||Ludwig Boerne (1786–1837), German political essayist and champion of Jewish emancipation. Born Loeb Baruch, into a prominent Frankfort banking family, he was raised in the Frankfort ghetto. Since medicine was one of the few professions then open to Jews, he was sent to Berlin in 1802 to study under Markus Herz. After his master's death in 1803 he abandoned medicine and went to study political science at Halle and Heidelberg. He received his doctorate from Giessen University in 1808. In 1811 Boerne became an official in the Frankfort police department; but when the anti-Jewish restrictions of the pre-Napoleonic era were reimposed after Bonaparte's defeat in 1815, he was dismissed. Despite his personal bitterness, Boerne refused to have any part in protests to the Austrian chancellor, Metternich; he pinned his hopes for Jewish emancipation on a political and social revolution that would sweep away the entire system of the Holy Alliance.
In 1818 Boerne converted to Lutheranism, not out of religious conviction but to open the door to wider public activity, and adopted the name by which he was known thereafter. In the same year he founded the periodical Die Waage. This journal was ostensibly devoted to art, literature, and social gossip and Boerne earned a reputation with his witty theatrical criticism. But, as a master of innuendo, he managed to inject subversive political allusions into the most harmless subjects. In his feuilletons, of which he was a pioneer, he scourged the bureaucracy of Frankfort and ridiculed the whole pompous political structure of Central Europe. He soon ran into difficulties with the political authorities, and in 1821 gave up the editorship of Die Waage.
In 1830 constant police interference compelled Boerne to transfer his activities to Paris, where he was generally regarded as the leader of the political Mmigres. His Briefe aus Paris (1830–1833), described by Heine as "paperbound sunbeams," were literary bullets fired across the German border with the aim of drawing public attention to glaring injustices. Boerne's influence reached its zenith in 1832, when he participated in the Hambach Festival, a gathering of 30,000 liberals from German-speaking states. He allied himself for a time with the influential but conservative Stuttgart editor Wolfgang Menzel, in the struggle against the idealization of Goethe by the Romanticists. But when Menzel espoused anti-Semitism and induced the German Federal Diet in 1835 to ban the works of Young Germany (a group of writers holding liberal views on politics and society), Boerne published his vitriolic diatribe, Menzel der Franzosenfresser (1838), a masterpiece of wit and irony.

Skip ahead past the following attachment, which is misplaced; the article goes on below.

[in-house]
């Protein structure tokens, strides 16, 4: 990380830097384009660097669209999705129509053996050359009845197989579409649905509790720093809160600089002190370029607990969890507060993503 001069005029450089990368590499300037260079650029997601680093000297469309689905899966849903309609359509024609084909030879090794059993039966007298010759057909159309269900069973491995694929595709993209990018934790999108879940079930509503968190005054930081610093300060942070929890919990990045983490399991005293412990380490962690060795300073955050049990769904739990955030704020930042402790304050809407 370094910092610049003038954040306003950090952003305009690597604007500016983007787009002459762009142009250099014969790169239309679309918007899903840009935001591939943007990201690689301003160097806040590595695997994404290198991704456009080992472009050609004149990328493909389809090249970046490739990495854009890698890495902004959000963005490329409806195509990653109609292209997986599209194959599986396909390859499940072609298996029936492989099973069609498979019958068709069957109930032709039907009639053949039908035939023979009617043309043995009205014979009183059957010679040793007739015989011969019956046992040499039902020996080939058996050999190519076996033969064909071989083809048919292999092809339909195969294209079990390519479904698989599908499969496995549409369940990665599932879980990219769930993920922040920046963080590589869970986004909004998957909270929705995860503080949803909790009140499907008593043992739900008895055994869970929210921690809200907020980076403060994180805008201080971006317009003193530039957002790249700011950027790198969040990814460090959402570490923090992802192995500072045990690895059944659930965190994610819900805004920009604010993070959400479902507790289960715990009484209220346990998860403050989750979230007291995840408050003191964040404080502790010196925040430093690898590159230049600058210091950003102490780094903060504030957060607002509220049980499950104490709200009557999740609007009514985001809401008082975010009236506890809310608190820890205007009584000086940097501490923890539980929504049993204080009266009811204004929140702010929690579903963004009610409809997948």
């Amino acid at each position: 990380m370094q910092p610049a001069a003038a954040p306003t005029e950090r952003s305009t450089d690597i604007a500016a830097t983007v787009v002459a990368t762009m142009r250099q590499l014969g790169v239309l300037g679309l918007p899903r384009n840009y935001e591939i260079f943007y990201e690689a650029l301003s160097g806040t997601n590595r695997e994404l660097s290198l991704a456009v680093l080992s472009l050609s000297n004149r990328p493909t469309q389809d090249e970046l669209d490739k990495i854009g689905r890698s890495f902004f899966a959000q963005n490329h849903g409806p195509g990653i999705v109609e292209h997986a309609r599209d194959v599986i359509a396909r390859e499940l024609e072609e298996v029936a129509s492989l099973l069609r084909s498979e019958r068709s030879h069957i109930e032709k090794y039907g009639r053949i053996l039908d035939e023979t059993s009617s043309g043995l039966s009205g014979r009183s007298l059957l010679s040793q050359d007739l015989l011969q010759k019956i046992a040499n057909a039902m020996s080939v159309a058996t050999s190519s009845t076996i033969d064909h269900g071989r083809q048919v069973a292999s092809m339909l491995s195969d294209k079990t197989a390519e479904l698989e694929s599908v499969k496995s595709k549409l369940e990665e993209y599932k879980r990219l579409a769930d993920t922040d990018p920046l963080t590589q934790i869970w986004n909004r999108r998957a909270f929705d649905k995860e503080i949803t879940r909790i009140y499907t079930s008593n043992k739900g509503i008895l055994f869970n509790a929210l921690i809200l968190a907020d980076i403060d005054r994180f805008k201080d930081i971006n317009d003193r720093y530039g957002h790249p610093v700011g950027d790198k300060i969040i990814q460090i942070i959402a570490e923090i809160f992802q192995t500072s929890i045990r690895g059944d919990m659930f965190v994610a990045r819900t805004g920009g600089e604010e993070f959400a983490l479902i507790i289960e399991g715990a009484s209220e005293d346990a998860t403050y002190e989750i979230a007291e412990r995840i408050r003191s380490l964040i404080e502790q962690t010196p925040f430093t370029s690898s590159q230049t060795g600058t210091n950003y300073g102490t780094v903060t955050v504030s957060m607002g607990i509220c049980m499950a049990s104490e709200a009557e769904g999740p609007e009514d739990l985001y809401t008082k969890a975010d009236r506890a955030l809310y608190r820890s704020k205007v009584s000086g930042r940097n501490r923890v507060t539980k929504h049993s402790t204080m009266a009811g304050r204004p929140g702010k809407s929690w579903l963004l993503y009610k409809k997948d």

Sensitive to the Jewish problem, Boerne wanted to be thought of as an individual apart from his Jewishness, and was chagrined when his utterances were attributed to his heredity. The idea that the freedom of mankind as a whole is inextricably bound up with freedom for the Jews recurs constantly in his writings, and he refused to acknowledge the existence of a Jewish problem distinct from the general issue of emancipation. Boerne held that the Jewish mission had been to teach the world cosmopolitanism and that the Jewish nation had disappeared in the most enviable manner; it had merged with mankind as a whole and had given birth to Christian idealism. On Boerne's death, Heine published an uncomplimentary study entitled Ueber Ludwig Boerne (1840), in which he expressed resentment against his erstwhile fellow liberal. This provoked Karl Gutzkow's defense of Boerne as a maligned German patriot and led to an extended controversy. Many years later, the old Frankfort Judengasse where he had lived was renamed "Boernestrasse" in his honor and, throughout the 19th century, Boerne and Heine were regarded as the major Jewish influences in German literature.